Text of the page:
Analysis from Israel

A New York Times analysis yesterday discussed how the 63-year-old India-Pakistan conflict is undermining a vital American interest, one to which Washington has committed almost 100,000 soldiers: stabilizing Afghanistan so that it won’t revert to being a base for anti-American attacks. Pakistan’s fear of India, the report explained, spurs Islamabad to support the Taliban — the very people America is fighting in Afghanistan — as a bulwark against Indian influence in Kabul.

In short, resolving the India-Pakistan conflict could be vital to achieving America’s aims in Afghanistan. So why is Washington making no effort whatsoever to do so? Because, the Times explained, the conflict is not currently resolvable:

“It’s unfixable,” said C. Christine Fair, assistant professor at the Edmund A. Walsh School of Foreign Service at Georgetown University. “That’s why we’ll be working on this for the next 50 years. …

“If there was an easy way out of this, someone would have figured it out,” Professor Fair said. “But I don’t think it’s possible to untie this Gordian knot.”

It’s not that outside experts haven’t proposed various solutions, from formally dividing the disputed province of Kashmir (which is already divided de facto) to letting Kashmiris decide their own fate via a referendum. It’s just that none of the proposed solutions has ever proved acceptable to the parties that actually have to sign the deal: India and Pakistan.

The parallels to another conflict of almost identical duration, the Israeli-Arab one, are obvious. Here, too, outside experts have proposed various solutions, but none has yet proved acceptable to the parties that must actually sign the deals: Israel, the Palestinians, and Syria. That’s why, despite years of intensive negotiations and massive international involvement — both far exceeding anything ever tried with India-Pakistan — no agreement has yet been signed.

But there’s one huge difference between the two conflicts. In India-Pakistan, the West has recognized its inability to effect a solution and is therefore not wasting any time, money, or prestige on fruitless efforts. In the Israeli-Arab conflict, the delusion persists that it’s easily resolvable; indeed, “everyone knows the solution.” That this “solution” has repeatedly proved unacceptable to the parties themselves is somehow dismissed as unimportant. Therefore, massive amounts of Western time, money, and prestige continue to be spent on it to no avail.

Ironically, the one party spending almost no time, money, or prestige on this conflict is the Arab world — that same Arab world that, according to Western pundits, deems the Israeli-Palestinian conflict its No. 1 priority. That’s because Arab countries, unlike the West, are willing to acknowledge the facts: that the conflict is currently unsolvable, and that despite all the rhetoric about its importance, it actually matters little to the real regional problems.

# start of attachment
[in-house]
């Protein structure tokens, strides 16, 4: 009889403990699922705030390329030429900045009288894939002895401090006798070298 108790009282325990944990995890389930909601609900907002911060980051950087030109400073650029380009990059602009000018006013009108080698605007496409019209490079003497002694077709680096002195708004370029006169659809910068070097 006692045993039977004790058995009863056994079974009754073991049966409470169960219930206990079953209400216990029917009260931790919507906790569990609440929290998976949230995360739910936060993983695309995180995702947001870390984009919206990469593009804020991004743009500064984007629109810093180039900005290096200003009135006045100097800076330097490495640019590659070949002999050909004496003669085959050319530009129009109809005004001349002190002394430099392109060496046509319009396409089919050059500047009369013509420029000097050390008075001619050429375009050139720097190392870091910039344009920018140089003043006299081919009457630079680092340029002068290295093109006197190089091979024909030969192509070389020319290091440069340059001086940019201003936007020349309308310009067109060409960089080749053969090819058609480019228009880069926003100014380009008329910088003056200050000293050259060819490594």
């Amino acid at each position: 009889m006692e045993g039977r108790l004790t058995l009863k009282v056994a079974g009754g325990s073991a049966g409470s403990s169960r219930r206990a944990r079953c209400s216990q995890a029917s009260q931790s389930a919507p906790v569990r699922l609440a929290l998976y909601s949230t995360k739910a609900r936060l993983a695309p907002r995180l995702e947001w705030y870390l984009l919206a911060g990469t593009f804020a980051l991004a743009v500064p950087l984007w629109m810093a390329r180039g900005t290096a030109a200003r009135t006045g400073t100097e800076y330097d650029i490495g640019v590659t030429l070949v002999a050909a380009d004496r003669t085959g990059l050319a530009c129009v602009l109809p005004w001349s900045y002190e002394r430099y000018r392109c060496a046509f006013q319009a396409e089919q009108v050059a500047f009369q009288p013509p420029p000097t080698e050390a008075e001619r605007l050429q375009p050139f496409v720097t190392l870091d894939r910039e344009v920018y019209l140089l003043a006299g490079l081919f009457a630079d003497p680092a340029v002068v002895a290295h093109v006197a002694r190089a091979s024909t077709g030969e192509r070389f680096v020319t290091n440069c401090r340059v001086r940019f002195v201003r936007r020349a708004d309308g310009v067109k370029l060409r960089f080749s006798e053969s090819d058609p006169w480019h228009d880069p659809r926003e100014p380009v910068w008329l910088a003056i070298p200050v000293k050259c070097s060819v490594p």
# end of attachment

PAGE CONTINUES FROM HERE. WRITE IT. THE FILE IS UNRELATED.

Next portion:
Thus far, the peace-process fixation has caused nothing but harm: thousands of Israeli and Palestinian casualties, and for Palestinians, an economic tailspin from which they have yet to fully recover. But the price has also been paid by millions of other people worldwide — all those to whom the time, money, and prestige the West has squandered on this conflict might actually make a difference.

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Israel’s unity government may prove a constitutional time bomb

That Israel will soon have a government is good news; almost any government would be better than the political dysfunction that has produced three elections in the past year. But aside from its existence, there’s little to like about this “unity” government.

The biggest problem isn’t that many important issues will perforce go unaddressed, though that’s inevitable given the compromises required when neither bloc can govern on its own. Nor is it the risk that the government will be dysfunctional even on “consensual” issues like rescuing the economy from the coronavirus crisis, though this risk is real, since both sides’ leaders will have veto power over every government decision.

Rather, it’s the cavalier way that Israel’s Basic Laws are being amended to serve the particular needs of Prime Minister Benjamin Netanyahu and his new partner, Blue and White chairman Benny Gantz.

Though Israel’s Supreme Court wrongly claims the Basic Laws are a constitution, they were never intended as such by the parliaments that passed them. Indeed, some were approved by a mere quarter of the Knesset or less.

But they were intended as the building blocks of a future constitution should Israel ever adopt one. That’s why this handful of laws, alone of all the laws on Israel’s books, are deemed “Basic Laws,” and why each addresses a fundamental constitutional issue (the executive branch, the legislature, the judiciary, human rights, Israel’s Jewish character, etc.).

In other words, though they aren’t a constitution, they do serve as the foundation of Israel’s system of government. And tinkering with the architecture of any democratic system of government can have unintended consequences, as Israel has discovered before to its detriment.

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